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NuraTrue Pro hands-on review: A sneak peek at the lossless future of wireless audio

Nura — the Australian company behind the innovative Nuraphone headphones, which measure your ears’ unique architecture in order to customize the sound — is working on new first-of-its-kind tech for its upcoming NuraTrue Pro wireless earbuds. The new buds debut today as a Kickstarter campaign. The company says the NuraTrue Pro will be the first wireless audio device (headphones or earbuds) to use Qualcomm’s aptX Lossless codec, the first codec to promise true CD-quality audio over a Bluetooth connection.

Digital Trends was offered an advanced look at the NuraTrue Pro. And while not all of the puzzle pieces are in place just yet, the picture that is coming together looks very promising. Here’s a taste of what’s to come.

Why go lossless?

NuraTrue Pro earbuds in charging case.
Simon Cohen / Digital Trends

Wireless earbuds continue to improve. Bluetooth connection problems are almost entirely a thing of the past, battery life has increased by leaps and bounds, and you can pick up a fully waterproof set for well under $100 if you need that level of protection. But the one thing that has kept these devices from fully supplanting their wired cousins has been an inherent limitation of Bluetooth when it comes to audio: It’s lossy.

When we say lossy, we mean that during the process of compressing a digital audio file in order to make it small enough to be transmitted over the limited bandwidth of a Bluetooth connection, some information is discarded. Depending on the quality of that lossy compression, you may not even notice a difference — many people don’t. But artists, producers, and those who love to listen to music have long objected to lossy compression, claiming that it’s just not accurate enough.

So the ability to send digital audio wirelessly between a source device and a set of headphones or speakers without any loss of detail (thus, “lossless”) has been a holy grail of sorts, and Qualcomm’s aptX Lossless codec appears to be the first technology to break that barrier. It’s not quite a perfect replacement for the physical connection used by wired earbuds and headphones, but it promises that as long as your source is lossless CD-quality that has been produced at 16-bit/44.1kHz, there will be no difference between wired and wireless in terms of the detail that gets sent to your chosen listening device.

Ready, willing — but not yet able

Close up of NuraTrue Pro earbuds.
Simon Cohen / Digital Trends

Given that explanation of the benefits of aptX Lossless, the NutraTrue Pro seem to have an unbeatable advantage, at least as far as their wireless technology is concerned. But, there’s a catch.

AptX Lossless only works when both the transmitting device (like a smartphone) and the receiving device (wireless earbuds) are equipped with the hardware and software needed to support Qualcomm’s codec. And while the NuraTrue Pro might be the first receiving device, right now, there are no devices that are capable of acting as aptX Lossless transmitters.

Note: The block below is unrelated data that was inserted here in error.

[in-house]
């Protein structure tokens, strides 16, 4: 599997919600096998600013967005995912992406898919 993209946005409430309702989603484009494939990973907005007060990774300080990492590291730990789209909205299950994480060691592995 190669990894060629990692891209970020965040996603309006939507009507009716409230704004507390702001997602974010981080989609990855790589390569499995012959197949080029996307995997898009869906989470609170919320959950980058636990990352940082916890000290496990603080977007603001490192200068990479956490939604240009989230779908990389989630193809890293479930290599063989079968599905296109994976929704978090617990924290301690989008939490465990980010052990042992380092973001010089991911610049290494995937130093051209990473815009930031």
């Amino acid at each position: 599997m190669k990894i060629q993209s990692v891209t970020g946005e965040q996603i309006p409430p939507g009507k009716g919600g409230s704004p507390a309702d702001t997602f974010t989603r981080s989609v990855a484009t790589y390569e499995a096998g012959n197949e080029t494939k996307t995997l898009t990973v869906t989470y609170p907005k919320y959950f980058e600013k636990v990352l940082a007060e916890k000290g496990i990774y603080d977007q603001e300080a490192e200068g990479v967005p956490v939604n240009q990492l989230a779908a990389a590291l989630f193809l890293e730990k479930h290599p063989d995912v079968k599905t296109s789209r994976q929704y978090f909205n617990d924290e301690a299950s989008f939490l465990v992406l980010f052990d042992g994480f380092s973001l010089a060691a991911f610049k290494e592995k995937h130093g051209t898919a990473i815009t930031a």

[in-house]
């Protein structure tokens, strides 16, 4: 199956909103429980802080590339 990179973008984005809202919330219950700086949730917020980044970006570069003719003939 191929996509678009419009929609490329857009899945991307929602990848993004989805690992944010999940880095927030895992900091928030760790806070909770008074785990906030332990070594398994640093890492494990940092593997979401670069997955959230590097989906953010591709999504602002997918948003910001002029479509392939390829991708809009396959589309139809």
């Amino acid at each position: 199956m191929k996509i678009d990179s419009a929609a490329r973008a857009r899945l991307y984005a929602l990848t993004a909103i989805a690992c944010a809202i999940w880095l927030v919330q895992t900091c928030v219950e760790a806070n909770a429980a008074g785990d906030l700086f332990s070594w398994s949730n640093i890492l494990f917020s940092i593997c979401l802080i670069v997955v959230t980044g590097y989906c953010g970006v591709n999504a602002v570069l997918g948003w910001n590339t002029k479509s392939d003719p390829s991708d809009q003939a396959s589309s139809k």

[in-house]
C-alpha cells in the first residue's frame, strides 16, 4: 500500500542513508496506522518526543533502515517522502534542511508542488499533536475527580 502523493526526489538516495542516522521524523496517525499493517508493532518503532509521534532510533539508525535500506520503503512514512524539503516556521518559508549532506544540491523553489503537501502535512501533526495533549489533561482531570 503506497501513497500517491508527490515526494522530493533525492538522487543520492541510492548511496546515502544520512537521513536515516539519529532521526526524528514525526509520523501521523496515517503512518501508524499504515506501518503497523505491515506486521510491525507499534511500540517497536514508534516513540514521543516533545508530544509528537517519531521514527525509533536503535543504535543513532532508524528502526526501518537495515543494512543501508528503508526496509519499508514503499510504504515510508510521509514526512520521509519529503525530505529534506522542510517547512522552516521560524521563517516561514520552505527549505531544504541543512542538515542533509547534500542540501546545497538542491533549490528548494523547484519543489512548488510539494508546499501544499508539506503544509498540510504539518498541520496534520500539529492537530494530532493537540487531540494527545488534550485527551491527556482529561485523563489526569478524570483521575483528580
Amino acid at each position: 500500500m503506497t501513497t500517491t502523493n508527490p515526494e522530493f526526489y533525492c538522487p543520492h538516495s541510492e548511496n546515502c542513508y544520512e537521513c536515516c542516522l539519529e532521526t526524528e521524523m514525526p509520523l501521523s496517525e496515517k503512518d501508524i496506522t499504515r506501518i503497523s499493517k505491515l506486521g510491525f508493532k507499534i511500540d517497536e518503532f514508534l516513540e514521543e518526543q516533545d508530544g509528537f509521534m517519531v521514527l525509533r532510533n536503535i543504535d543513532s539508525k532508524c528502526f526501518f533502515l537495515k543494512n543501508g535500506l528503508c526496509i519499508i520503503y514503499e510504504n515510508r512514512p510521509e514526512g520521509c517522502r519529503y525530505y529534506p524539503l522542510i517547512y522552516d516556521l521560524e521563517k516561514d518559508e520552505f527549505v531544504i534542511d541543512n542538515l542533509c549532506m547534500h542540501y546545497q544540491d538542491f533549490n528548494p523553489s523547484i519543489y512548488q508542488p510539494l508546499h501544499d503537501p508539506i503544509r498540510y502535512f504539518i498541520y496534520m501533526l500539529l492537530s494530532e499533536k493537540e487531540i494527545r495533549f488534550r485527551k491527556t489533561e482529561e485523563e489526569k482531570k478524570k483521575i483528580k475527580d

In fact, to test the NuraTrue Pro’s aptX Lossless performance, Nura’s CEO, Dr. Luke Campbell, had to travel to the company’s manufacturer in China where he had access to an unreleased aptX Lossless dongle.

When will we see the first aptX Lossless-enabled phones? Any handset that uses Qualcomm’s flagship Snapdragon 8+ Gen 1 chipset should theoretically work, according to Nura, and we expect to see the first phones with this hardware shortly. In fact, it’s likely that most if not all new flagship Android phones will be equipped with it by the end of 2022. Apple, as usual, is the outlier here — no iPhone has ever supported Qualcomm’s Bluetooth codecs.

So for now, as cool as the promise of aptX Lossless may be, we need to think of it as future-proofing, and not as an immediate benefit of buying the NuraTrue Pro, especially if you have no plans to upgrade your phone this year.

Premium price

NuraTrue Pro charging case exterior.
Simon Cohen / Digital Trends

Speaking of buying the NuraTrue Pro, if you’re keen to make that happen, the company’s Kickstarter campaign pricing looks very attractive at $199. Once these earbuds go to the regular retail channels like Amazon, the company says they’ll cost a lot more: $329.

That places the NuraTrue Pro in rare territory — only the $400 Bowers & Wilkins PI7 and $400 Bang & Olufsen Beoplay EX cost more — and a tough sell considering Nura doesn’t enjoy the long history and iconic status of those two luxury audio brands.

Premium features

Man wearing NuraTrue Pro earbuds.
Simon Cohen / Digital Trends

To help justify such a lofty expense, Nura has thrown a ton of features at the NuraTrue Pro. Based on a nearly identical size and shape as the existing NuraTrue earbuds, the Pro get polished ceramic inlays and outer rings, for a more upscale look. Their wireless charging, wear-sensors for auto-pause, fit-detection test, and Bluetooth multipoint for connecting to two devices simultaneously are just the tip of the earbud iceberg.